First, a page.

How Squatters Rights Affect Landlords


It can be a shock to realize that unauthorized persons are living on your property. However, learning that squatters who take over your property may also have rights can fill you with rage. After all, they’re not paying rent, not looking after the unit, and they live there without any lease or verbal agreement—so why would they have any rights to your property?

Unfortunately, the issue regarding squatters’ rights can be quite complicated—and it became even more so during the pandemic as the issue of squatters’ rights came to the forefront. That’s because the COVID-19 ban on evictions made it impossible to evict a nonpaying tenant—but the eviction moratorium didn’t entirely ban evictions. It was still possible to evict someone for violating local regulations, and in some cases, this included squatting.

So what can you do about “unexpected tenants” taking over your property? Can you turn off utilities and change the locks to get rid of them? Or are there other ways to effectively get rid of squatters from your property that won’t violate state laws? If you’re interested in answers to these questions, read on to find out what you can do about squatters taking over your property.

What is a squatter?

A squatter is someone who has entered a property that they have no legal right to—but have taken up residence at the property anyway. By definition, a squatter doesn’t pay rent to the owner of the property and lives there without the property owner’s permission. In these cases, the squatter generally gains unlawful access to the property and sets up a home there.

That isn’t always the case, though. In some cases, a squatter could mistakenly believe they have a right to live there because of a fraudulent lease agreement. This happens from time to time when savvy criminals lease out your empty property without permission to someone else and then steal the rental deposit and rent payments. It’s a common scam—especially in areas with high rental demands or limited rental properties—and in these cases, the squatter isn’t purposefully acting in a criminal manner.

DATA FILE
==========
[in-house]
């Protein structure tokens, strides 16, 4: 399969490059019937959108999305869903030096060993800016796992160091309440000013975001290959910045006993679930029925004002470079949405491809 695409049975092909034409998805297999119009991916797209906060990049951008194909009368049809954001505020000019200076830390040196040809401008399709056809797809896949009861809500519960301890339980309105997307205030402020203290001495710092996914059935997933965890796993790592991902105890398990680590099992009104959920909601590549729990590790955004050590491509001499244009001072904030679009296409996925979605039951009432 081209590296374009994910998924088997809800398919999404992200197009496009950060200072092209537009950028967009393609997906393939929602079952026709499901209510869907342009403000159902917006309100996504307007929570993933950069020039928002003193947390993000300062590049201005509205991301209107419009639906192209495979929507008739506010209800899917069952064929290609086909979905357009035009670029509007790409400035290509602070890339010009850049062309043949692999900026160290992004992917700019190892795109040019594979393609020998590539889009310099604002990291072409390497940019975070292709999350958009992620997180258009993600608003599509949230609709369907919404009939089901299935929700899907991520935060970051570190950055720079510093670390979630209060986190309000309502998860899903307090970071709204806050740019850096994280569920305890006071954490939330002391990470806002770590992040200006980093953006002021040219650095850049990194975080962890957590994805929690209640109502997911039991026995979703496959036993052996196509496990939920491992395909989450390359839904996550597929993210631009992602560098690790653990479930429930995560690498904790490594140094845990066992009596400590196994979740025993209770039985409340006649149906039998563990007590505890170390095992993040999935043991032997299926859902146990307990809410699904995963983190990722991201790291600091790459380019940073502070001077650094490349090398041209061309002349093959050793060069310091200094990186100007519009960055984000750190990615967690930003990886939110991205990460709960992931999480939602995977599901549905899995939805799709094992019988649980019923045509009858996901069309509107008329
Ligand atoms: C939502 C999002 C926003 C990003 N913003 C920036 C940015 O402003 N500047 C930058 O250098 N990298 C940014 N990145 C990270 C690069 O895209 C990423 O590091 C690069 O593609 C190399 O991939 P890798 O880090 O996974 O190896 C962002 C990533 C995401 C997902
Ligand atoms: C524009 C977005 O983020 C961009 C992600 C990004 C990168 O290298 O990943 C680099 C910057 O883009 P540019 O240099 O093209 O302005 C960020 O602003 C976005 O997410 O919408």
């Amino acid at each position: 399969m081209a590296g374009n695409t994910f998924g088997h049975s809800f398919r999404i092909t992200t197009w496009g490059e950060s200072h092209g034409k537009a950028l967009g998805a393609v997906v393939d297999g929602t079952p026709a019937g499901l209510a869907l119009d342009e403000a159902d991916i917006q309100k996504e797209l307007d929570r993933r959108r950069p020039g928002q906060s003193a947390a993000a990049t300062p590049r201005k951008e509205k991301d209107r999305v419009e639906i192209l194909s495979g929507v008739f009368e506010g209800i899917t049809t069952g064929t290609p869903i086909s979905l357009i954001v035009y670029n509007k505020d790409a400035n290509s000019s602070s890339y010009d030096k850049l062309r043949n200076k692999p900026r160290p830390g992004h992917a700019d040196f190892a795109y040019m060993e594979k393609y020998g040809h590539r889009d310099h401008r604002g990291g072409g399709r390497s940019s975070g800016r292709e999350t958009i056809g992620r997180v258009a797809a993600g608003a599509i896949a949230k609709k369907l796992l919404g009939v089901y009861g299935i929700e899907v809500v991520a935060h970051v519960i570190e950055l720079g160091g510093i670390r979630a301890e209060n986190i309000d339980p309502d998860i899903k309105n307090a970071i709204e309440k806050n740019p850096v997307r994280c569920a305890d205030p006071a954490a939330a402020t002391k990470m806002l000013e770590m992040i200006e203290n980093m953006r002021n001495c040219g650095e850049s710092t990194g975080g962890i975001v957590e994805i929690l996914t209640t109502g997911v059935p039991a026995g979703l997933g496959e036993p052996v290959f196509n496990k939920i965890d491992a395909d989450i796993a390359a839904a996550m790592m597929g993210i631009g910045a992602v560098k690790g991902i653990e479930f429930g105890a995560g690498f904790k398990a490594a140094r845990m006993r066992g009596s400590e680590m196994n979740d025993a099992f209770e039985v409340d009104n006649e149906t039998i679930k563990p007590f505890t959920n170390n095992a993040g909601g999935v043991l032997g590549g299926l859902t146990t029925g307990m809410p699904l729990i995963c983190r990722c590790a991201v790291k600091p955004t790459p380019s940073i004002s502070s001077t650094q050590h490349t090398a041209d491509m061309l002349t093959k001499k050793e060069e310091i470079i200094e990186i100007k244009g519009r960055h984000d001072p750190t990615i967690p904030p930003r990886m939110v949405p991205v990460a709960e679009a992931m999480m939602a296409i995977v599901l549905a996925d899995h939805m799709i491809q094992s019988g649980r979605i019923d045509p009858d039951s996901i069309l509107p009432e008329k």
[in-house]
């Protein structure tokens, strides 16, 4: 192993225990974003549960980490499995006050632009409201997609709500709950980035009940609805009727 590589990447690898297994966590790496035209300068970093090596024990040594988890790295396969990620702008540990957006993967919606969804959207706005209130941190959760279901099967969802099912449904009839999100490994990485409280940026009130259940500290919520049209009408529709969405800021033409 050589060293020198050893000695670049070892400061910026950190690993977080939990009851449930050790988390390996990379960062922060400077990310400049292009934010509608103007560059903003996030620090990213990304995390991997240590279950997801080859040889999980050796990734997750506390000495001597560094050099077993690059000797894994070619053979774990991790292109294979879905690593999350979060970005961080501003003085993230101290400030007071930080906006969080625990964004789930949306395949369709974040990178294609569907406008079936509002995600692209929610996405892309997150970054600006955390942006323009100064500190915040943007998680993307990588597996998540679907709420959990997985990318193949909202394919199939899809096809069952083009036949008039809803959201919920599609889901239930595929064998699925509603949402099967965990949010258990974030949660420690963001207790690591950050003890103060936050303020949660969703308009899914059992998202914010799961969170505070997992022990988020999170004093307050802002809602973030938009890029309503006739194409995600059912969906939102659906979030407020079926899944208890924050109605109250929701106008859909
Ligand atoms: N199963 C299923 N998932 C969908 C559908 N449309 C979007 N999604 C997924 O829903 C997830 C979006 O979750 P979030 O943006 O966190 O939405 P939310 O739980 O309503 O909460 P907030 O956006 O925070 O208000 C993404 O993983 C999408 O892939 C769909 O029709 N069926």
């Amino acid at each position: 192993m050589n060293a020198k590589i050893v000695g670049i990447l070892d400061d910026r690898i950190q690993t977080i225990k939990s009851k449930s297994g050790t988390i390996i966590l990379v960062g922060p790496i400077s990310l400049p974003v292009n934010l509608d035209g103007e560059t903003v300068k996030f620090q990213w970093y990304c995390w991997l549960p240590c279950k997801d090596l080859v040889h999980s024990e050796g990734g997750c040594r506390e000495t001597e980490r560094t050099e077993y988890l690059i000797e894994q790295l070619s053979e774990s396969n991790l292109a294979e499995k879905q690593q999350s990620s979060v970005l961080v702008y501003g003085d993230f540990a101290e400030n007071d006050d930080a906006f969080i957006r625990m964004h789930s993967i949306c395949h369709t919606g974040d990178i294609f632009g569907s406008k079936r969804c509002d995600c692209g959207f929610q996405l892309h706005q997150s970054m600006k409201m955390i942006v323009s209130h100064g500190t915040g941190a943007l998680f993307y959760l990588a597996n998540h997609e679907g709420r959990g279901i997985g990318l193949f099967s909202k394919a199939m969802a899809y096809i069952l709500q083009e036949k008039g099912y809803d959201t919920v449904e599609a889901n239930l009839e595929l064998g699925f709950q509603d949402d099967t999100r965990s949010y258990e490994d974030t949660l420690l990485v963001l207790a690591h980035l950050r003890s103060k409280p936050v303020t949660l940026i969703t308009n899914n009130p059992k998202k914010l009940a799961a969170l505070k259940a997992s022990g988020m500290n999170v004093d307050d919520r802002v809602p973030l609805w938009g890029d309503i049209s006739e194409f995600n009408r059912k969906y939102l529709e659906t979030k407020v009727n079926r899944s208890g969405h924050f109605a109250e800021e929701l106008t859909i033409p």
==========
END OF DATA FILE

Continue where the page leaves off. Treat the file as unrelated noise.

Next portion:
What are squatters rights?

There is a set of laws dating back to the late 1800s that protects squatters’ rights. The rights were originally created to protect the pioneers who moved into vacant land, built a homestead, and started working the land. At the time, the protection provided by these rights was intended to allow pioneers to expand land owned by the government.

Fast-forward about 160 years and these laws mean that squatters still have rights under the same legislation in the Homestead Act of 1862. So what does this mean for landlords? In legal terms, there is protection for squatters—called “adverse possession”—and it means that if a squatter has been living on the property for a specific length of time and you haven’t tried to evict them, they may have legal claim to the property.

Squatter vs. trespasser: What’s the difference?

If you are a landlord, it is extremely important to realize the difference between trespassing and squatting. A trespasser is someone who breaks into a property that they have no right to. For example, a trespasser may gain entrance by breaking a window or smashing a lock to gain access. Trespassing is a criminal offense and you can call the police over the issue.

On the other hand, a squatter can “legally” gain access if they can enter the property without committing a criminal act. For example, they could “legally” get in by entering through a broken window that they didn’t break, by sliding open a window, or by walking through an open door. In many circumstances, a squatter could simply be a tenant who stops paying rent at the end of the lease but refuses to leave a rental property.

Which states have squatters rights?

All states recognize the rights of squatters in some form or fashion. However, the adverse possession laws differ from state to state.

For example, according to squatters’ rights in Pennsylvania, a person must live on the property for at least 20 years to have any legal claim to the property. However, that requirement is a minimum of just seven years in states like Florida and Arkansas. And, in California, squatters may have legal rights after just five years.